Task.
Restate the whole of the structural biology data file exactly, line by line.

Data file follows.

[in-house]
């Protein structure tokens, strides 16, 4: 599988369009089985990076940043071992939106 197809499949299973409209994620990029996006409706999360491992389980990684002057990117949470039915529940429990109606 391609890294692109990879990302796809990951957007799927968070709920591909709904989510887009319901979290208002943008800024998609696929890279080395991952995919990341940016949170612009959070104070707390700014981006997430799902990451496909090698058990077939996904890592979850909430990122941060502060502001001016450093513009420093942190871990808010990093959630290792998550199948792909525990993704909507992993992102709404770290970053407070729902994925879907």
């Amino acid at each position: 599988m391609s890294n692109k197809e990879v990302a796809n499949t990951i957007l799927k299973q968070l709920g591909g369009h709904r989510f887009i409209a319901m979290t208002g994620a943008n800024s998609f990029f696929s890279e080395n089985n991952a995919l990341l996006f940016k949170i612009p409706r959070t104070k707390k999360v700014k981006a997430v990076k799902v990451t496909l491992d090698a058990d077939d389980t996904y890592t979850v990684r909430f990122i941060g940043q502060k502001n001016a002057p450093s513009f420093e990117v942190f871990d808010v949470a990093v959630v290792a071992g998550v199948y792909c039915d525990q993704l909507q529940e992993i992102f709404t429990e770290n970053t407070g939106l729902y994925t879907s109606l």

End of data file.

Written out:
[in-house]
């Protein structure tokens, strides 16, 4: 599988369009089985990076940043071992939106 197809499949299973409209994620990029996006409706999360491992389980990684002057990117949470039915529940429990109606 391609890294692109990879990302796809990951957007799927968070709920591909709904989510887009319901979290208002943008800024998609696929890279080395991952995919990341940016949170612009959070104070707390700014981006997430799902990451496909090698058990077939996904890592979850909430990122941060502060502001001016450093513009420093942190871990808010990093959630290792998550199948792909525990993704909507992993992102709404770290970053407070729902994925879907």
């Amino acid at each position: 599988m391609s890294n692109k197809e990879v990302a796809n499949t990951i957007l799927k299973q968070l709920g591909g369009h709904r989510f887009i409209a319901m979290t208002g994620a943008n800024s998609f990029f696929s890279e080395n089985n991952a995919l990341l996006f940016k949170i612009p409706r959070t104070k707390k999360v700014k981006a997430v990076k799902v990451t496909l491992d090698a058990d077939d389980t996904y890592t979850v990684r909430f990122i941060g940043q502060k502001n001016a002057p450093s513009f420093e990117v942190f871990d808010v949470a990093v959630v290792a071992g998550v199948y792909c039915d525990q993704l909507q529940e992993i992102f709404t429990e770290n970053t407070g939106l729902y994925t879907s109606l």